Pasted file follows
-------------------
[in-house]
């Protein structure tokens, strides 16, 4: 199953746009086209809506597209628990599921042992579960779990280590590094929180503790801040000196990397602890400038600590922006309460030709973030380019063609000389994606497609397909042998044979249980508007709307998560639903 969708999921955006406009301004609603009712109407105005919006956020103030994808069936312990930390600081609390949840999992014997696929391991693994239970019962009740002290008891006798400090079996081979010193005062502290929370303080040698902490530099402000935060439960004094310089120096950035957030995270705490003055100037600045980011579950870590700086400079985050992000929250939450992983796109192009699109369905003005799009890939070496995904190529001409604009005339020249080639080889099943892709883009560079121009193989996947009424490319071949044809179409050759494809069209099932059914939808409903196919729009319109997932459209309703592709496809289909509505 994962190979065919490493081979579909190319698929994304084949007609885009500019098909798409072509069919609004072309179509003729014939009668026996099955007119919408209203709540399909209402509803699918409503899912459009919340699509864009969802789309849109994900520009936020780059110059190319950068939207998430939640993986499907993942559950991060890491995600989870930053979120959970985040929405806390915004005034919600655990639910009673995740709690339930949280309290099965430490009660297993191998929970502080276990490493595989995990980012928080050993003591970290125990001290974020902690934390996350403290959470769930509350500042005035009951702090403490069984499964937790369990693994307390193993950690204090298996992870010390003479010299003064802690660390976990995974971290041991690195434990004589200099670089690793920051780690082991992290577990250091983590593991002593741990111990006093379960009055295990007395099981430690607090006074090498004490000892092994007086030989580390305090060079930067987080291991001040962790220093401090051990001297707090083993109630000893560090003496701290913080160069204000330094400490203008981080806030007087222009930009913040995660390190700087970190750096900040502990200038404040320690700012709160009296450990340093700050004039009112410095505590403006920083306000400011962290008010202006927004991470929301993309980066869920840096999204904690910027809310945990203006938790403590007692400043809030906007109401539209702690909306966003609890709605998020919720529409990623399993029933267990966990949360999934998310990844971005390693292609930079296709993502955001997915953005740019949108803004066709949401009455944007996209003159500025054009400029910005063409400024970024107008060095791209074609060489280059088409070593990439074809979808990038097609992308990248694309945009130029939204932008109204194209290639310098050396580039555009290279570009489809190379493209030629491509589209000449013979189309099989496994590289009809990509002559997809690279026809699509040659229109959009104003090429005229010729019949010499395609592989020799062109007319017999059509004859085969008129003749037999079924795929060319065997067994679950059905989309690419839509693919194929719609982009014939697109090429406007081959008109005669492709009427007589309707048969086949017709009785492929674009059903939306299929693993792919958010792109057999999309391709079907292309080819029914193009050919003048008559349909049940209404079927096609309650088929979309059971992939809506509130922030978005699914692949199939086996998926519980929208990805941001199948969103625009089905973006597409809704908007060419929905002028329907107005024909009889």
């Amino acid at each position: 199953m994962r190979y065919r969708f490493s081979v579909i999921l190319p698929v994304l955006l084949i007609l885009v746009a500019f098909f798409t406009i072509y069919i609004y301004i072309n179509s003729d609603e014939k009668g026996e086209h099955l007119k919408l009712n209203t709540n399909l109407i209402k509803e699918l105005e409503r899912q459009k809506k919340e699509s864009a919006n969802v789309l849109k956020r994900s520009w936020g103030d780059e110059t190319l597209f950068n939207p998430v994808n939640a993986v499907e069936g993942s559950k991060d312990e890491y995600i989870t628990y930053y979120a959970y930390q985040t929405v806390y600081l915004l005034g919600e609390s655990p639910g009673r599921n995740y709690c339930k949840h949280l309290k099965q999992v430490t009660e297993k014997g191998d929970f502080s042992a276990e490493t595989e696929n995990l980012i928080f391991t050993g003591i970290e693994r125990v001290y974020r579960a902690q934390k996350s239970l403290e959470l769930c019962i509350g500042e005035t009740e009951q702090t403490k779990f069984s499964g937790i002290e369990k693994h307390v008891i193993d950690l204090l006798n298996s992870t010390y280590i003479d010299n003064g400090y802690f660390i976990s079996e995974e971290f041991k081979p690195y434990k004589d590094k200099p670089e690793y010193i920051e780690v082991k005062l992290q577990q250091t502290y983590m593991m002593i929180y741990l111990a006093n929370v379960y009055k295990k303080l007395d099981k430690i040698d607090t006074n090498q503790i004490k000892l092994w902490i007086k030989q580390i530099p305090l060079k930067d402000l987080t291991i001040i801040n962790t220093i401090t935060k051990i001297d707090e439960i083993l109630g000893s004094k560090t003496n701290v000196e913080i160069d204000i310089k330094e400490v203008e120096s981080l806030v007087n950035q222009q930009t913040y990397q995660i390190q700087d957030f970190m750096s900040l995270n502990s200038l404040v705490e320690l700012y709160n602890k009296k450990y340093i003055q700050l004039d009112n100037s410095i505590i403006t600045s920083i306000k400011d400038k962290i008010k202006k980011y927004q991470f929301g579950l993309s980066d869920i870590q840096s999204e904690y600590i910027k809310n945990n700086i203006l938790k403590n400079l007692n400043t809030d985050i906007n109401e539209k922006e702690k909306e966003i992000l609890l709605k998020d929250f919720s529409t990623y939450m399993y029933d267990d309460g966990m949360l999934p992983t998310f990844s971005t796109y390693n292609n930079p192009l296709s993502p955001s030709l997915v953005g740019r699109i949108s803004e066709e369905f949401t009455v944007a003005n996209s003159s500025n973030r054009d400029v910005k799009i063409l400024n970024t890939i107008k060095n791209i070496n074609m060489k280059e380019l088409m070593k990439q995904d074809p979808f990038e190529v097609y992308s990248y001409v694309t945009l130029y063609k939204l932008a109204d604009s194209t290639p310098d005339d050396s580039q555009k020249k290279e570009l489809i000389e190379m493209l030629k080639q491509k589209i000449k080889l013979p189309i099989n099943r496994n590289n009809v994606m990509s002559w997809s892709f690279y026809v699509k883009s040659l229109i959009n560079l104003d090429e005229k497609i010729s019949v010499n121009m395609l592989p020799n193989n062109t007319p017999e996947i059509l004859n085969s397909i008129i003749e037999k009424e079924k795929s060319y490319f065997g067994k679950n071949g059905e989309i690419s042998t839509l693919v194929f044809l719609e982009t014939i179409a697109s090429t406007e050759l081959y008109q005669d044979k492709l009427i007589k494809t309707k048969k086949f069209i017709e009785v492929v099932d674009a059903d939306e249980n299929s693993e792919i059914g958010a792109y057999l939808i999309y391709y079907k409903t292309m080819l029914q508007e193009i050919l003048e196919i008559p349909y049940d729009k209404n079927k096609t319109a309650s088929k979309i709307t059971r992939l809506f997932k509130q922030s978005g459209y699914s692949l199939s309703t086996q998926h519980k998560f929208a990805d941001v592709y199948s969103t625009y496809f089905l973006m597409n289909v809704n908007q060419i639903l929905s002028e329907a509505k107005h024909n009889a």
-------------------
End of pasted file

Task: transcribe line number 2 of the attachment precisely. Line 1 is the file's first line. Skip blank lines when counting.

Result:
């Protein structure tokens, strides 16, 4: 199953746009086209809506597209628990599921042992579960779990280590590094929180503790801040000196990397602890400038600590922006309460030709973030380019063609000389994606497609397909042998044979249980508007709307998560639903 969708999921955006406009301004609603009712109407105005919006956020103030994808069936312990930390600081609390949840999992014997696929391991693994239970019962009740002290008891006798400090079996081979010193005062502290929370303080040698902490530099402000935060439960004094310089120096950035957030995270705490003055100037600045980011579950870590700086400079985050992000929250939450992983796109192009699109369905003005799009890939070496995904190529001409604009005339020249080639080889099943892709883009560079121009193989996947009424490319071949044809179409050759494809069209099932059914939808409903196919729009319109997932459209309703592709496809289909509505 994962190979065919490493081979579909190319698929994304084949007609885009500019098909798409072509069919609004072309179509003729014939009668026996099955007119919408209203709540399909209402509803699918409503899912459009919340699509864009969802789309849109994900520009936020780059110059190319950068939207998430939640993986499907993942559950991060890491995600989870930053979120959970985040929405806390915004005034919600655990639910009673995740709690339930949280309290099965430490009660297993191998929970502080276990490493595989995990980012928080050993003591970290125990001290974020902690934390996350403290959470769930509350500042005035009951702090403490069984499964937790369990693994307390193993950690204090298996992870010390003479010299003064802690660390976990995974971290041991690195434990004589200099670089690793920051780690082991992290577990250091983590593991002593741990111990006093379960009055295990007395099981430690607090006074090498004490000892092994007086030989580390305090060079930067987080291991001040962790220093401090051990001297707090083993109630000893560090003496701290913080160069204000330094400490203008981080806030007087222009930009913040995660390190700087970190750096900040502990200038404040320690700012709160009296450990340093700050004039009112410095505590403006920083306000400011962290008010202006927004991470929301993309980066869920840096999204904690910027809310945990203006938790403590007692400043809030906007109401539209702690909306966003609890709605998020919720529409990623399993029933267990966990949360999934998310990844971005390693292609930079296709993502955001997915953005740019949108803004066709949401009455944007996209003159500025054009400029910005063409400024970024107008060095791209074609060489280059088409070593990439074809979808990038097609992308990248694309945009130029939204932008109204194209290639310098050396580039555009290279570009489809190379493209030629491509589209000449013979189309099989496994590289009809990509002559997809690279026809699509040659229109959009104003090429005229010729019949010499395609592989020799062109007319017999059509004859085969008129003749037999079924795929060319065997067994679950059905989309690419839509693919194929719609982009014939697109090429406007081959008109005669492709009427007589309707048969086949017709009785492929674009059903939306299929693993792919958010792109057999999309391709079907292309080819029914193009050919003048008559349909049940209404079927096609309650088929979309059971992939809506509130922030978005699914692949199939086996998926519980929208990805941001199948969103625009089905973006597409809704908007060419929905002028329907107005024909009889």